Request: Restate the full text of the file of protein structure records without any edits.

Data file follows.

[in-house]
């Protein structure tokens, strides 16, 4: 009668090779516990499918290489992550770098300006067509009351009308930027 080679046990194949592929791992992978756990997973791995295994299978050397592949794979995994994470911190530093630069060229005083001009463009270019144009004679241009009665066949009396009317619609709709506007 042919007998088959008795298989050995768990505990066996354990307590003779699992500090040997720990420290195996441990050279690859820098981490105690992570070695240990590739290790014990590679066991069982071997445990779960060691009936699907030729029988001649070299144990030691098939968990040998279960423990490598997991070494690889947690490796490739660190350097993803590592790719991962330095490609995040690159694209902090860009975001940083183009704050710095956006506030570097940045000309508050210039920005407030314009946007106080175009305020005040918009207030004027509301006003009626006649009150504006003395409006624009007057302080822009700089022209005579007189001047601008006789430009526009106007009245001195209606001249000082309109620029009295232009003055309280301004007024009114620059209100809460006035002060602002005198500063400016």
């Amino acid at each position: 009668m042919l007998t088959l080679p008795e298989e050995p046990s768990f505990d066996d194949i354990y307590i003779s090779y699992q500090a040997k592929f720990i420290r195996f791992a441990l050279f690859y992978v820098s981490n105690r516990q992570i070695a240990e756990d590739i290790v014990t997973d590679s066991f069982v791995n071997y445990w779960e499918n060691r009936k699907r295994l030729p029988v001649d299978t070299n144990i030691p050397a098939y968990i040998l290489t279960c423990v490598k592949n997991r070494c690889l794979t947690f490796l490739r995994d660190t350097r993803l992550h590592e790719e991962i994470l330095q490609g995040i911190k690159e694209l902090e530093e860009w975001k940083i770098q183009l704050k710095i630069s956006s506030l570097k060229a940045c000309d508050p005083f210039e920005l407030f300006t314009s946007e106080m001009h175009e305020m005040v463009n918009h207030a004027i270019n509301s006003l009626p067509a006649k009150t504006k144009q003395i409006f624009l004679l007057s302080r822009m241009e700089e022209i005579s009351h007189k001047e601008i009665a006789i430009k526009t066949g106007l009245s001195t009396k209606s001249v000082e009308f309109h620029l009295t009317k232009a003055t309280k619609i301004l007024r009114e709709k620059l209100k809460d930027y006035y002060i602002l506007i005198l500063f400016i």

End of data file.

[in-house]
């Protein structure tokens, strides 16, 4: 009668090779516990499918290489992550770098300006067509009351009308930027 080679046990194949592929791992992978756990997973791995295994299978050397592949794979995994994470911190530093630069060229005083001009463009270019144009004679241009009665066949009396009317619609709709506007 042919007998088959008795298989050995768990505990066996354990307590003779699992500090040997720990420290195996441990050279690859820098981490105690992570070695240990590739290790014990590679066991069982071997445990779960060691009936699907030729029988001649070299144990030691098939968990040998279960423990490598997991070494690889947690490796490739660190350097993803590592790719991962330095490609995040690159694209902090860009975001940083183009704050710095956006506030570097940045000309508050210039920005407030314009946007106080175009305020005040918009207030004027509301006003009626006649009150504006003395409006624009007057302080822009700089022209005579007189001047601008006789430009526009106007009245001195209606001249000082309109620029009295232009003055309280301004007024009114620059209100809460006035002060602002005198500063400016």
């Amino acid at each position: 009668m042919l007998t088959l080679p008795e298989e050995p046990s768990f505990d066996d194949i354990y307590i003779s090779y699992q500090a040997k592929f720990i420290r195996f791992a441990l050279f690859y992978v820098s981490n105690r516990q992570i070695a240990e756990d590739i290790v014990t997973d590679s066991f069982v791995n071997y445990w779960e499918n060691r009936k699907r295994l030729p029988v001649d299978t070299n144990i030691p050397a098939y968990i040998l290489t279960c423990v490598k592949n997991r070494c690889l794979t947690f490796l490739r995994d660190t350097r993803l992550h590592e790719e991962i994470l330095q490609g995040i911190k690159e694209l902090e530093e860009w975001k940083i770098q183009l704050k710095i630069s956006s506030l570097k060229a940045c000309d508050p005083f210039e920005l407030f300006t314009s946007e106080m001009h175009e305020m005040v463009n918009h207030a004027i270019n509301s006003l009626p067509a006649k009150t504006k144009q003395i409006f624009l004679l007057s302080r822009m241009e700089e022209i005579s009351h007189k001047e601008i009665a006789i430009k526009t066949g106007l009245s001195t009396k209606s001249v000082e009308f309109h620029l009295t009317k232009a003055t309280k619609i301004l007024r009114e709709k620059l209100k809460d930027y006035y002060i602002l506007i005198l500063f400016i």